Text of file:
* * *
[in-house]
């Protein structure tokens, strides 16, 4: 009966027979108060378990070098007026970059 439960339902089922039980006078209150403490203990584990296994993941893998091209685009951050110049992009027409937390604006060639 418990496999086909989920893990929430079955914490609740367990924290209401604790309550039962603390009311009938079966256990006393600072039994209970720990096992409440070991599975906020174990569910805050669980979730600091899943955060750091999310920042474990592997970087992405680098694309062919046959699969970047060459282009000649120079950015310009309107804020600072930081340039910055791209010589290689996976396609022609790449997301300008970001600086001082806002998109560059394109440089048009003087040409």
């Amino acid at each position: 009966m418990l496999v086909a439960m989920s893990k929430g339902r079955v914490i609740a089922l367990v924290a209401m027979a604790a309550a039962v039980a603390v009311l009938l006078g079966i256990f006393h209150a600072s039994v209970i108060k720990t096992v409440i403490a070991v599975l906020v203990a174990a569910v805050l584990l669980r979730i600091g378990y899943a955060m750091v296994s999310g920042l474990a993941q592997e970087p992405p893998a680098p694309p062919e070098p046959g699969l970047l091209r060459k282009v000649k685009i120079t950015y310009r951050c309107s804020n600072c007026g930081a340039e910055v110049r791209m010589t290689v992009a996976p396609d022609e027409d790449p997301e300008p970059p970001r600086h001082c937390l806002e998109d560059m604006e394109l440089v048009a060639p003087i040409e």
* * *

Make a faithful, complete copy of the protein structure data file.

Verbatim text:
[in-house]
């Protein structure tokens, strides 16, 4: 009966027979108060378990070098007026970059 439960339902089922039980006078209150403490203990584990296994993941893998091209685009951050110049992009027409937390604006060639 418990496999086909989920893990929430079955914490609740367990924290209401604790309550039962603390009311009938079966256990006393600072039994209970720990096992409440070991599975906020174990569910805050669980979730600091899943955060750091999310920042474990592997970087992405680098694309062919046959699969970047060459282009000649120079950015310009309107804020600072930081340039910055791209010589290689996976396609022609790449997301300008970001600086001082806002998109560059394109440089048009003087040409």
């Amino acid at each position: 009966m418990l496999v086909a439960m989920s893990k929430g339902r079955v914490i609740a089922l367990v924290a209401m027979a604790a309550a039962v039980a603390v009311l009938l006078g079966i256990f006393h209150a600072s039994v209970i108060k720990t096992v409440i403490a070991v599975l906020v203990a174990a569910v805050l584990l669980r979730i600091g378990y899943a955060m750091v296994s999310g920042l474990a993941q592997e970087p992405p893998a680098p694309p062919e070098p046959g699969l970047l091209r060459k282009v000649k685009i120079t950015y310009r951050c309107s804020n600072c007026g930081a340039e910055v110049r791209m010589t290689v992009a996976p396609d022609e027409d790449p997301e300008p970059p970001r600086h001082c937390l806002e998109d560059m604006e394109l440089v048009a060639p003087i040409e």